Study of climate change and field research in zoology: Are they compatible with research student training programs?

Shelley Burgin, Pauline Ross

Research output: Chapter in Book/Report/Conference proceedingChapterResearchpeer-review

Abstract

Biological diversity in Australia has been dwindling, even without the full onslaught of climate change with the anticipated decrease in numbers of species, communities and effects on associated ecosystems. This makes the impacts of climate change attractive for students undertaking research training in field biology in undergraduate and graduate zoology programs. The projects undertaken by such students are, of necessity, short-term and typically vary between several months and two years of field work. In this paper we consider if such projects are compatible with studying the effects of climate change on Australian native fauna. We conclude that there are limited opportunities for explicit outcomes; however, the research is valuable in a broader context of underpinning longer term research.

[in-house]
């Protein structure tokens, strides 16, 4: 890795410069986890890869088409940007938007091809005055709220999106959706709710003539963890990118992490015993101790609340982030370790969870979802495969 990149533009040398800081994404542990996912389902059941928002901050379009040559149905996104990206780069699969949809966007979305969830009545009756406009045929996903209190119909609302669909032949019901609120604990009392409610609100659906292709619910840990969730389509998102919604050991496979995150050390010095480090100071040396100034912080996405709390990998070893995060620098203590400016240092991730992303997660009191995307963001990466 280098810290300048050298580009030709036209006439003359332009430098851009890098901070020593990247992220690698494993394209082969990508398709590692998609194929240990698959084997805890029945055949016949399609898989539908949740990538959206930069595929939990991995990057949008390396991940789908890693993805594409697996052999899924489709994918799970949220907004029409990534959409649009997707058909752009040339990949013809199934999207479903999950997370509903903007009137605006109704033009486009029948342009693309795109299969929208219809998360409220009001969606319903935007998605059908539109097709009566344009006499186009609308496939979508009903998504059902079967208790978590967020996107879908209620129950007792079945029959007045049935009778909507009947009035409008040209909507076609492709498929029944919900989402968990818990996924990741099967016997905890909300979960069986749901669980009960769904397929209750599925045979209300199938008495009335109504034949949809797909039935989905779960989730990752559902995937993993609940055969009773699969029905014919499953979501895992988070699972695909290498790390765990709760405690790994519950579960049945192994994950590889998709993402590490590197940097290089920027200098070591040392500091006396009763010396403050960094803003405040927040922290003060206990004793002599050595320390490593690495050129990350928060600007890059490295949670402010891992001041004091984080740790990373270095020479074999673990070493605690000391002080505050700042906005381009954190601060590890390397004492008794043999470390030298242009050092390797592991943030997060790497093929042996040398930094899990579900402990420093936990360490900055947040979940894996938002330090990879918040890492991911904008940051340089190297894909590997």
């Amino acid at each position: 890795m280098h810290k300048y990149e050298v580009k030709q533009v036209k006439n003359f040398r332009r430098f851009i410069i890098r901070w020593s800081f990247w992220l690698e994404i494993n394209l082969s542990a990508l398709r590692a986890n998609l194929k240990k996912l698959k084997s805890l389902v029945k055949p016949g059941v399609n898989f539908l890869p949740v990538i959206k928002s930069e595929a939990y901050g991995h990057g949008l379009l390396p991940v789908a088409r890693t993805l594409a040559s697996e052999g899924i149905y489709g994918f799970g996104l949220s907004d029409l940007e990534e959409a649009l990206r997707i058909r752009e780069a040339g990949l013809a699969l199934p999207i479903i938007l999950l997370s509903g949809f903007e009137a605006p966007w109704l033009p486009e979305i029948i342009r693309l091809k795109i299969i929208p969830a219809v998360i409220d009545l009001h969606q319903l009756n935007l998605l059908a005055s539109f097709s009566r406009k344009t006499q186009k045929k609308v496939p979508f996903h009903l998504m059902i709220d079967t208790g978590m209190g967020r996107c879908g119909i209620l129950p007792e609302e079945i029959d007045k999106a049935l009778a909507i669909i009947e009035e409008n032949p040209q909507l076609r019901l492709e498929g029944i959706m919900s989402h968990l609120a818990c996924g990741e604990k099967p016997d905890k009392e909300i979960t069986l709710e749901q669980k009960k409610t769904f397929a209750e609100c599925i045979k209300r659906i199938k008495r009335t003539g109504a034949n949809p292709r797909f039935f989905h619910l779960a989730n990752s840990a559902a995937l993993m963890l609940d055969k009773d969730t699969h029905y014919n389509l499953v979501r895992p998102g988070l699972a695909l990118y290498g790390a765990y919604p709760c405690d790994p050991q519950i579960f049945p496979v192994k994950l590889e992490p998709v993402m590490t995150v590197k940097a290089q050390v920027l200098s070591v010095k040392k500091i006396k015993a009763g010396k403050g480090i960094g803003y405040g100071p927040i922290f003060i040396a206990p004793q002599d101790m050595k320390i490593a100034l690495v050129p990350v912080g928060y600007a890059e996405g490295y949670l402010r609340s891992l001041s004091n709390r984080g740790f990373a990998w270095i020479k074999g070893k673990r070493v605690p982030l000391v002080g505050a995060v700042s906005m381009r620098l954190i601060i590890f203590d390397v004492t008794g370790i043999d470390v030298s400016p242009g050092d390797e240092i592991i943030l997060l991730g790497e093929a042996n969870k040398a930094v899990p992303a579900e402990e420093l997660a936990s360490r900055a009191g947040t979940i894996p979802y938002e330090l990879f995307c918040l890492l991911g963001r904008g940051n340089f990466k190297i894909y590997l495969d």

Original languageEnglish
Title of host publicationWildlife & climate change
Subtitle of host publicationTowards robust conservation strategies for Australian fauna
Place of PublicationNew South Wales
PublisherRoyal Zoological Society of New South Wales
Pages169-174
Number of pages6
Edition1
ISBN (Print)978098032750
DOIs
Publication statusPublished - 2012
Externally publishedYes

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    Burgin, S., & Ross, P. (2012). Study of climate change and field research in zoology: Are they compatible with research student training programs? In Wildlife & climate change: Towards robust conservation strategies for Australian fauna (1 ed., pp. 169-174). New South Wales: Royal Zoological Society of New South Wales. https://doi.org/10.7882/FS.2012.023